is an interesting documentary about a city block in Manhattan
between C and D avenues. Actor Josh Pais (Teenage Mutant Ninja Turtles
and Deep Space Nine
) makes his directorial debut as he combines his remembrances as a young man with interviews of the block’s residents. The footage was shot over a ten-year period from 1992 to 2002.
Pais provides a historical overview as he explains the origins of the area. Back in the 1800’s the area was a salt marsh, but so many immigrants were coming over to the United States that they needed housing and converted the marsh. Most of the population who moved into the area was Hungarian Jews. In the 1950’s and 60’s, blacks and Puerto Ricans moved in. The area began to look like a war zone as the inhabitants dealt with a race riot and the greed of few landlords who were able to make more money burning down their buildings rather than renting them out.
Pais arrived on the scene as a young child in the mid-60’s when his parents divorced. His mother had friends who lived in an apartment on the street and the cheap rent of the East Village was the only place she could afford to go. She was a free spirit whose home was open to everyone. Many people of a bohemian persuasion passed through her living room, from artists to drug addicts, not that those classifications were mutually exclusive. His mother died in 1987, but we do get to meet Pais’ father, a physics professor who left Holland as the Nazis were taking over. In the United States he worked with Oppenheimer and Einstein. He talked about some reservations he had about Robert growing up there.
Pais interviews what he calls his street family, a group with varied backgrounds, ranging from a nice married couple of artists who were friends of his mother to street hustlers who are always looking for ways to make a buck. Merlin is a drunk who lives on the street. He blames the death of his toddler for his alcoholism in a heartbreaking story. Manny is the king of the street. He owns a few buildings and everyone says he’s a millionaire, but you wouldn’t know it from his appearance. He has an assistant who helps him with recycling, a Puerto Rican man who is studying Judaism. We even meet one of his mother’s paramours. They are all people just trying to survive and the one thing that binds them is this block on 7Th Street.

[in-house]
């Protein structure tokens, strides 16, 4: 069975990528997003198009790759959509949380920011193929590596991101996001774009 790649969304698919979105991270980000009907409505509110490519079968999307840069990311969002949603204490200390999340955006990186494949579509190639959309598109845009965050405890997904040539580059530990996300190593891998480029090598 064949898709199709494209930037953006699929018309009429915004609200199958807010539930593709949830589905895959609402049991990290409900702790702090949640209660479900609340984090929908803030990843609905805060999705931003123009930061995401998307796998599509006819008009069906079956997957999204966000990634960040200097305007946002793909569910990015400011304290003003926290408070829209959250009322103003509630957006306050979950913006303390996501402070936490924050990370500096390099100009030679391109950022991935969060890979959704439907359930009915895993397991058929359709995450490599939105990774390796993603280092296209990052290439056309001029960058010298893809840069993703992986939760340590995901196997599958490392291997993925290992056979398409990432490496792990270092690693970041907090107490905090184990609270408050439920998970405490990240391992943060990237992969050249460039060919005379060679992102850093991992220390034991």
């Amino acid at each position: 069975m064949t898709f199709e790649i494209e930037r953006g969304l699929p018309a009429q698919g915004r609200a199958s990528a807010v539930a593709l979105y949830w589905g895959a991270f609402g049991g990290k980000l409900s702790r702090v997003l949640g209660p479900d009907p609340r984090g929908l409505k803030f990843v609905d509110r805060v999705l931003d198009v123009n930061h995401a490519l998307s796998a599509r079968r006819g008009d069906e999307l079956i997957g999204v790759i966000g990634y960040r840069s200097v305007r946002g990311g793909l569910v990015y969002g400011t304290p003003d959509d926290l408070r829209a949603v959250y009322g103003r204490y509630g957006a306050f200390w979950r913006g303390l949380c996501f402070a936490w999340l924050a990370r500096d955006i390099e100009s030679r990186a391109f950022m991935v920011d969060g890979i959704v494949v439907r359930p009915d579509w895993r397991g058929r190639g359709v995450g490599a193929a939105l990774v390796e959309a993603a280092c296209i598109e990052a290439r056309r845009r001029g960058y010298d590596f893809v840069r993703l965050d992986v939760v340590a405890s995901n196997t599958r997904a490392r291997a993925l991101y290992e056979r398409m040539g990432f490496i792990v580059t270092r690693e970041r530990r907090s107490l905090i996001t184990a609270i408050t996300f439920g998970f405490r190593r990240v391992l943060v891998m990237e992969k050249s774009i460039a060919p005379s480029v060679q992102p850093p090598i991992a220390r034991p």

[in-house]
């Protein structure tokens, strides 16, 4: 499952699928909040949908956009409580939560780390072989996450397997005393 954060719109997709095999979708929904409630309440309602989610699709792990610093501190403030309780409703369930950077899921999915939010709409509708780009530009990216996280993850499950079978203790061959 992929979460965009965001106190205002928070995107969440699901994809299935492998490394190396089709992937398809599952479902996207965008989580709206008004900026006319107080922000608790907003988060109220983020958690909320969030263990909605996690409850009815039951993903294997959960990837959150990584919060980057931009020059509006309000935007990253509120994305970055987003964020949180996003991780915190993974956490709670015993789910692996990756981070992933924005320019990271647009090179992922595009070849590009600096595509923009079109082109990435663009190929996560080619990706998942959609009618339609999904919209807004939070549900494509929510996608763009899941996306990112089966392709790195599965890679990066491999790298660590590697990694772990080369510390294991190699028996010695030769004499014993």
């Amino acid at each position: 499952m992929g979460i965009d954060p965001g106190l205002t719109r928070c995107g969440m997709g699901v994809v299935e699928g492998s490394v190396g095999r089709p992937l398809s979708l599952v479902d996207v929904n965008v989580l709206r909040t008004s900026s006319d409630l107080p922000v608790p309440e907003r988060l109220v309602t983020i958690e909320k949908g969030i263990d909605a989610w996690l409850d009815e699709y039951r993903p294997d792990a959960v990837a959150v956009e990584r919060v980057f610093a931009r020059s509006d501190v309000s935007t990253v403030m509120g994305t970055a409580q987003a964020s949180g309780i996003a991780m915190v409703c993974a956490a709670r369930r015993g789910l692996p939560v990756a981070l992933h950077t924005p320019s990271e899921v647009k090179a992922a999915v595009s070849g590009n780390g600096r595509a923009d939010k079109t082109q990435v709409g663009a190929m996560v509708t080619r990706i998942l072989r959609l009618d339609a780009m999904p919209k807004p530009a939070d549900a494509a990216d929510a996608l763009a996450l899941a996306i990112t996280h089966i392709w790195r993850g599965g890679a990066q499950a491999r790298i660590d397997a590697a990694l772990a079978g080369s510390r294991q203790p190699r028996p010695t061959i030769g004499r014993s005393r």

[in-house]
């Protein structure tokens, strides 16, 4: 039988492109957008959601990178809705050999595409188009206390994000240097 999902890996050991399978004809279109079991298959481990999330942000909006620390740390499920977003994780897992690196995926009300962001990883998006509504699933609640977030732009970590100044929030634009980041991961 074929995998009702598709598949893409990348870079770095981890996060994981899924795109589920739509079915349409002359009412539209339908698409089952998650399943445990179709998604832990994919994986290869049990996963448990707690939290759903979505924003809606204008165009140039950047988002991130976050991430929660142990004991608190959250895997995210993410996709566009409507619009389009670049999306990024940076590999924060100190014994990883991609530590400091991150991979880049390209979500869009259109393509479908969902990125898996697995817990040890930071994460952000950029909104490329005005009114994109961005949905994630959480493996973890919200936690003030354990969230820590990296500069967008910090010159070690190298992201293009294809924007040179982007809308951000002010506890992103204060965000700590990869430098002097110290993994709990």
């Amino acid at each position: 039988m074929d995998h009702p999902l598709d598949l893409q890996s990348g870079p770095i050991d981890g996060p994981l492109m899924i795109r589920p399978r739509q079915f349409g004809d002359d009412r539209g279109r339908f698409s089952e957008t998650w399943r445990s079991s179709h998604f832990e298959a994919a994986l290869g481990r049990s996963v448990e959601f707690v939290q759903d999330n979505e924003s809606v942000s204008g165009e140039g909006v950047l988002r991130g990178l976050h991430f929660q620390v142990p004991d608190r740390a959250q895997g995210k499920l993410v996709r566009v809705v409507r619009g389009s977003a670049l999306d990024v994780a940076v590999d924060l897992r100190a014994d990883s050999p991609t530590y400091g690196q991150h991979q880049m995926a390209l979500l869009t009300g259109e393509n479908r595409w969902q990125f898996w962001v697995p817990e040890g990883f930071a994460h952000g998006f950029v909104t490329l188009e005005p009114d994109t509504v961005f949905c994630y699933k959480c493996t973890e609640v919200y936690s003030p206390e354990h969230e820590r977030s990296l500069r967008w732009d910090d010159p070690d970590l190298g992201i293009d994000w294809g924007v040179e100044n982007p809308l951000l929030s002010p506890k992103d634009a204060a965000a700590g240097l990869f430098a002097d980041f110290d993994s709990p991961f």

In the ’90s life for the residents of 7th Street changed drastically. First, they had to deal with the arrival of the drug trade as it made its way to the East Village. Pais had his family’s life threatened by the drug kingpin of the neighborhood who didn’t want a movie made that could affect his business. In 1998, the drugs were swept out and developers realized how much money there was to make in real estate and the area became gentrified. The new, higher rents forced out some residents.
Pais serves his friends and family well by creating a good story out of their lives. This documentary might have greater meaning for those who grew up in a city as opposed to those who lived in rural areas, but I, who grew up in the suburbs of Southern California, was curious to learn the way the people of this neighborhood bonded together living in such close quarters. I don’t know the names of anyone on my street and 7th Street showed me I’m missing out on the opportunity to learn about other people’s ideas and cultures. It’s a great reminder to the ego that there is more to life than ourselves.
The DVD extras include an audience Q&A session with Pais at a film festival and about 30 minutes of clips of Manny, some of which appeared in the documentary.